Las Vegas Sun

October 20, 2017

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Singer who loves honoring other groups to take stage with own

Lettermen founder wants Vegas spot for his Hall


Tony Butala

  • Who: The Lettermen
  • When: 7:30 p.m. Thursday-Sunday
  • Where: South Point
  • Tickets: $25 to $35; 797-8055

Sun Coverage

Beyond the Sun

Tony Butala, the founder of the Lettermen, had a dream in Las Vegas more than 45 years ago. He wanted to find a way to honor vocal groups.

Butala was having a late-night dinner with George Burns, Jack Benny and several others at the Riviera when he recognized a bus boy who had been lead singer in a group that had a hit record three years earlier.

“The group broke up and he became a bus boy,” Butala, 68, says. “I thought then, ‘There but for the grace of God go I.’

“I thought someday, somewhere, somehow, someplace I’m going to have a place to honor all these individual vocal groups.”

The dream became a reality in 1998 when the Vocal Group Hall of Fame, filled with memorabilia, was founded in Butala’s hometown of Sharon, Pa.

Butala’s latest dream is to bring an annex to Las Vegas, where the Lettermen first performed on Feb. 28, 1958 at the Desert Inn in a revue called “Newcomers of 1928,” starring Paul Whiteman, Buster Keaton, Rudy Vallee, Harry Richmond, Billy Gilbert and Fifi D’Orsay.

“We talked to people in Vegas three years ago and they wanted to give us a junior high school downtown,” Butala says. “But we think we should be on the Strip or maybe at the Hilton or under the canopy on Fremont Street.”

The Hall of Fame has honored more than 130 vocal groups regardless of genre, from rock, pop and country to doo-wop, soul and folk. The inaugural class featured 14 groups, including the Andrews Sisters, the Mills Brothers, the Supremes, the Beach Boys and Crosby, Stills and Nash. The Lettermen were inducted in 2001 — the same year as the Bee Gees, the McGuire Sisters and Smokey Robinson and the Miracles. Today, more than 130 groups have been honored.

The Lettermen were a classic vocal group known for their close harmonies. But trying to follow the group’s personnel changes over more than 50 years is like trying to unravel the Gordian Knot.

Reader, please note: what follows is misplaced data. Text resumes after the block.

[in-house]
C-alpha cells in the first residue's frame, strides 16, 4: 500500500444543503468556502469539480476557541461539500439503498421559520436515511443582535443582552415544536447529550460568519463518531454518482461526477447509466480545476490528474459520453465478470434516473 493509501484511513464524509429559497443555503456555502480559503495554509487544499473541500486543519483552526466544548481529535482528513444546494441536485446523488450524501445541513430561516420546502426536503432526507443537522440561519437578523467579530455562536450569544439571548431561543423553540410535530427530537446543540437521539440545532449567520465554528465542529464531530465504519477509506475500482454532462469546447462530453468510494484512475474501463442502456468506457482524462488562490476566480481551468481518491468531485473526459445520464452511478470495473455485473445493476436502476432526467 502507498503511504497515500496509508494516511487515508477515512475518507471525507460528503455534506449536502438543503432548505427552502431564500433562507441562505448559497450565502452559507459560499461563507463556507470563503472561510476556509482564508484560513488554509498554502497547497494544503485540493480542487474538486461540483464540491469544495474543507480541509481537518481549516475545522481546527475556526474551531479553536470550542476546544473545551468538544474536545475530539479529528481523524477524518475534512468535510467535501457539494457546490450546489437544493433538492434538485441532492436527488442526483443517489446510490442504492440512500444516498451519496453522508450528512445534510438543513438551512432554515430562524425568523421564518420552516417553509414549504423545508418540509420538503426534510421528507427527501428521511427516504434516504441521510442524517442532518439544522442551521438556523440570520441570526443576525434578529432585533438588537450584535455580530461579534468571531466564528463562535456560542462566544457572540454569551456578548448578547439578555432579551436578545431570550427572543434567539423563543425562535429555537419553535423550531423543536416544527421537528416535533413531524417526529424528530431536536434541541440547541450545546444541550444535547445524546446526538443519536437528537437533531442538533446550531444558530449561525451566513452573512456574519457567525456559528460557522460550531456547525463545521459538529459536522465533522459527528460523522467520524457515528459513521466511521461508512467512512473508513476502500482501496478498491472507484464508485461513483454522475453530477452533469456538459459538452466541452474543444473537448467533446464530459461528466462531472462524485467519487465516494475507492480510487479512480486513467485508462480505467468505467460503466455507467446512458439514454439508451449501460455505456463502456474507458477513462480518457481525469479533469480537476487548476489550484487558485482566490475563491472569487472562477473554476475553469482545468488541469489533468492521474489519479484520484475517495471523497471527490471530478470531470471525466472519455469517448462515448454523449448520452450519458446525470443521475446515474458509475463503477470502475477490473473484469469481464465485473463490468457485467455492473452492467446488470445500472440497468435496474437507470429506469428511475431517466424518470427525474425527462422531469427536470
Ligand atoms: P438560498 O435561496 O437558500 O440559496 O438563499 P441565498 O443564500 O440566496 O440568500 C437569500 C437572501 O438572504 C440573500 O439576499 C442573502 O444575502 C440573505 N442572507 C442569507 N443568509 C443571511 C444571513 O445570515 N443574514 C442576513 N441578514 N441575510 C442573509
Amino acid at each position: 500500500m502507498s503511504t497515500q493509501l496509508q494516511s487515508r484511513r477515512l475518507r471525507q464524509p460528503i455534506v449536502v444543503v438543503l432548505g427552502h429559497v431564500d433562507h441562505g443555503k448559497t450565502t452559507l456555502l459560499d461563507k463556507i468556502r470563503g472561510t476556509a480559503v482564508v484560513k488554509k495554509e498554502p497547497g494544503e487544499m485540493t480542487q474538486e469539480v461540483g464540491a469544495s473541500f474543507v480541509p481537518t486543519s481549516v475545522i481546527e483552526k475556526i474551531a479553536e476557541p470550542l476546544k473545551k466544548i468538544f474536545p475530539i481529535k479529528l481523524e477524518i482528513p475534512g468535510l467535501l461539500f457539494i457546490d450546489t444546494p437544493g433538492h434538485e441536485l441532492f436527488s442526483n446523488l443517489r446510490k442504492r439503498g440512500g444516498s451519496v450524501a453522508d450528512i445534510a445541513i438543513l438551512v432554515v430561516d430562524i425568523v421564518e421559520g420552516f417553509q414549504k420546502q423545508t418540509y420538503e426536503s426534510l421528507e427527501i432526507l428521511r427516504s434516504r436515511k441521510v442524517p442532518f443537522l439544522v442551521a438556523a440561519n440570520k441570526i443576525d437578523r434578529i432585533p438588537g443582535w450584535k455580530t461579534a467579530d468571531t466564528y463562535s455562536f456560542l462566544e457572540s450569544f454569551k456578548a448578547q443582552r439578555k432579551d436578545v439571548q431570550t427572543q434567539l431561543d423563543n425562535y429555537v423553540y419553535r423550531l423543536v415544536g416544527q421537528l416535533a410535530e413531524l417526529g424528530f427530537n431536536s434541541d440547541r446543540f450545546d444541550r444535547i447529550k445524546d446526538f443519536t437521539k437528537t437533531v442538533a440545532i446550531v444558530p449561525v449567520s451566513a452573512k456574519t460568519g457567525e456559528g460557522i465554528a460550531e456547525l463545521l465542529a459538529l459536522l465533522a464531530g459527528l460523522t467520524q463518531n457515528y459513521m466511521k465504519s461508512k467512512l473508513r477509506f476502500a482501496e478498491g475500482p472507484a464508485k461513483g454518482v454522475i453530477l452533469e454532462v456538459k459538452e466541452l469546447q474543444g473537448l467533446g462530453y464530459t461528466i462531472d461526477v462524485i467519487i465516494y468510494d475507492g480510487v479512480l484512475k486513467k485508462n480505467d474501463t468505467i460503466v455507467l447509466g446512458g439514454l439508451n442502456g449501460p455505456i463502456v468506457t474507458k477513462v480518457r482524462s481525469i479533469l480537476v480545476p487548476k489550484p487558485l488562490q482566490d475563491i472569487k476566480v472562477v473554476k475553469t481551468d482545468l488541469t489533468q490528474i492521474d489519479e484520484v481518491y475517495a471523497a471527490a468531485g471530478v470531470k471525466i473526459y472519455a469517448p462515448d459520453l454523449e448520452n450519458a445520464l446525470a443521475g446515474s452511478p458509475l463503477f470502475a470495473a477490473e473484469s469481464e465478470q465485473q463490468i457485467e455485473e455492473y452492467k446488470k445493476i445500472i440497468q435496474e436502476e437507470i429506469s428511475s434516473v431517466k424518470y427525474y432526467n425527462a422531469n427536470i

Butala, 69, is the only constant.

“I’m the original Letterman, with different combinations over the years,” he says.

Butala has been singing professionally since age 7. He had appeared in 25 movies by the time he was 14, including “White Christmas” and Disney’s “Peter Pan” (as the voice of one of the Lost Boys).

When the Lettermen debuted at the Desert Inn, Butala was joined on stage by Mike Barnett and Talmadge Russell.

“But the first Lettermen recording was by myself, Jimmy Blaine and Gary Clark,” Butala says. “That record was never released. The first ‘original Lettermen’ record that was released featured Tony Butala, Jim Pike and Bob Engemann.”

Butala, Pike and Engemann formed a partnership, each getting one-third of the Lettermen franchise, with the agreement that when a member wanted to leave he had to sell his share to the group and give a year’s notice. Engemann left in ’66 and was replaced by Pike’s brother, Gary.

“Me, Jim and Gary had more hits than the first combination,” Butala says.

Jim Pike developed vocal problems and left in ’72, making Butala the sole owner of the Lettermen name. Pike was replaced by another Pike brother, Donny.

“We had more hits with myself, Gary and Donny than the previous combination,” Butala says.

The current makeup is Butala, Mark Preston and Donovan Tea, who have performed together for almost 25 years.

Butala and gang are working on a 50th anniversary album to celebrate the Lettermen’s recording career, which began with the hit single “The Way You Look Tonight.”

The group’s 76th album, “The Lettermen 2010 New Direction” (the group’s 76th album), will be released this month. This is not a “best of” album but one in which they perform covers by a diverse group of performers including Ray Charles, Mickey Gilley, the Doobie Brothers and Earth, Wind and Fire.

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